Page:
• Organise an information and training event around WORD Day and invite trainee doctors, nurses, physiotherapists and occupational therapists to help them better understand rheumatic diseases, as early intervention is the key to better outcomes for children and young people;
  • Organise a coffee morning in work to raise awareness over a cuppa and some cake!

You can also get involved in the WORD Day social media challenge – the #buttonchallenge2020.

We often take the small things in life for granted. Things like tying shoelaces, opening a door handle, or even buttoning up a shirt. The #buttonchallenge2020 aims to shed light on the day-to-day struggles that children and young people with rheumatic diseases face on a day-to-day basis. Put yourself in the shoes of a child with a rheumatic disease by taking part. All you need to do is post a video of yourself buttoning up your shirt with gloves on and don’t forget to nominate three friends to do the same. Don’t forget to include the hashtags #buttonchallenge2020 and #WORDDay2020.

Here’s last year’s video for some inspiration:

Connect on social media

Help to create some noise on social media, by following and engaging with WORD Day on Facebook and Twitter.

Share your story

An image speaks a thousand words. Sharing your story is a powerful way of giving children and young people with rheumatic diseases a voice. If you want to remain anonymous, that’s fine, just make sure to capture images without showing your face or things which may identify you. You can show medical aspects of living with your disease, what inspires you or simply your everyday life – whatever you feel comfortable with. Feel free to be as creative as you want!

Here are some tips for filming your story:

  • Format: Horizontal frame for filming, on smartphone or other video recording device;
  • Privacy: You confirm by providing WORD Day with your film, you are authorising them to use it during the WORD Day 2020 campaign on social media;
  • Sending files: Upload your file to WeTransfer and send the link to contribute@wordday.org;
  • Other ways to contribute: If you don’t want to make a video but still want to share your story in writing, then please email: contribute@wordday.org.

In the comments box or email, remember to tell the WORD Day team your:

  • Name or nickname;
  • Country;
  • Age;
  • Diagnosis.

If you want to include the below information, then that would be great:

  • The time between your first symptoms and diagnosis;
  • If early intervention (e.g. quick access to treatment) has made a difference to your life;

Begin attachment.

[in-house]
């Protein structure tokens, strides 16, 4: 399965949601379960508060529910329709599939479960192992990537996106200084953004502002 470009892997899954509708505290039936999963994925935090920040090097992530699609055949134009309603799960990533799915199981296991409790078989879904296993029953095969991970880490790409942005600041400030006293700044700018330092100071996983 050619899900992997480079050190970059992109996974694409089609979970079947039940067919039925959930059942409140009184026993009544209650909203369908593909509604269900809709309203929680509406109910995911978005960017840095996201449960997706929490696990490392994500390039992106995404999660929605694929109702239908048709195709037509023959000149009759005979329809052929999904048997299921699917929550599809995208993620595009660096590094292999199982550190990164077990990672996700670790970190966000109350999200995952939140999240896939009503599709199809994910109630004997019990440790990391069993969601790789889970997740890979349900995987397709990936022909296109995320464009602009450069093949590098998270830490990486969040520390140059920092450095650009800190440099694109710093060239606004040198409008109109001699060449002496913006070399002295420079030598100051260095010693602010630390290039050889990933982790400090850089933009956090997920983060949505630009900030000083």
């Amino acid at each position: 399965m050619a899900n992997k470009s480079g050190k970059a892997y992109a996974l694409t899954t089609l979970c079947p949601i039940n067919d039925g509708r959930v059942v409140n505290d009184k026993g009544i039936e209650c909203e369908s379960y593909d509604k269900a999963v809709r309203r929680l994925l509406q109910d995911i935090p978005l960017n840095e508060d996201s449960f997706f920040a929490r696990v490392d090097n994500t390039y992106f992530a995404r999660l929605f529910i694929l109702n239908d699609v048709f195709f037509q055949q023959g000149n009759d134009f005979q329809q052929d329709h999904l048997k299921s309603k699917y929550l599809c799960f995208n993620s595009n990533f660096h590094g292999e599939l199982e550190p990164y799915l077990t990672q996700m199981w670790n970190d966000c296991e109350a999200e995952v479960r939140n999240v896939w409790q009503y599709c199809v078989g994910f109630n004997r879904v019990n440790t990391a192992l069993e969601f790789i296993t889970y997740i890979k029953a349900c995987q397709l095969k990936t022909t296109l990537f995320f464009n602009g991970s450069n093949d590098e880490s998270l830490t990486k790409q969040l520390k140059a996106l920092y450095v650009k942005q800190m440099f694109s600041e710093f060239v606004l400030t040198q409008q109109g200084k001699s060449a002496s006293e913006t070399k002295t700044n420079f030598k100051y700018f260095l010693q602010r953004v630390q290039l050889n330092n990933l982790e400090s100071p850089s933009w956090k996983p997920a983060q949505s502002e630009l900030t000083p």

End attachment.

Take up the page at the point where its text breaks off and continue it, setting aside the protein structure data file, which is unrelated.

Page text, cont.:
• If you think early intervention would have made a difference to your life.

Download some resources

The WORD Day Organising Committee have prepared a variety of resources for people and organisations to use. Download them, be creative, and get the message out there!

Help to spread the WORD that children and young people get rheumatic diseases too!

Here’s the campaign video from 2019!

If you would like to get involved in WORD Day, or if you want any more information, please contact the WORD Day Organising Committee by emailing: info@wordday.org.

Written by Simon R. Stones

Simon R. Stones BSc (Hons) MMRS is a multi-award-winning patient advocate, consultant, researcher, and writer from Manchester in the United Kingdom. He is recognised as one of the top 100 most influential people with disabilities in the UK, and was the winner of the international WEGO Health Award for Patient Healthcare Collaborator in 2017. He is a passionate advocate and ambassador for people living with a variety of health conditions, inspired and empowered by his own journey with juvenile arthritis, fibromyalgia, and inflammatory bowel disease since childhood, as well as a carer for his late mum. He is currently an Associate Fellow of the Royal Commonwealth Society and a trustee of RAiISE. He is the former President of the European Network of Fibromyalgia Associations (ENFA).

2 comments

  1. Would love to get involved in this and promote on my blog. I had JiA from the age of 11 and had the usual experiences of waiting years for a diagnosis as nobody would confirm arthritis at such a young age. My email is joelvsarthritis@gmail.com if you’d like to discuss further. Thanks.

    Like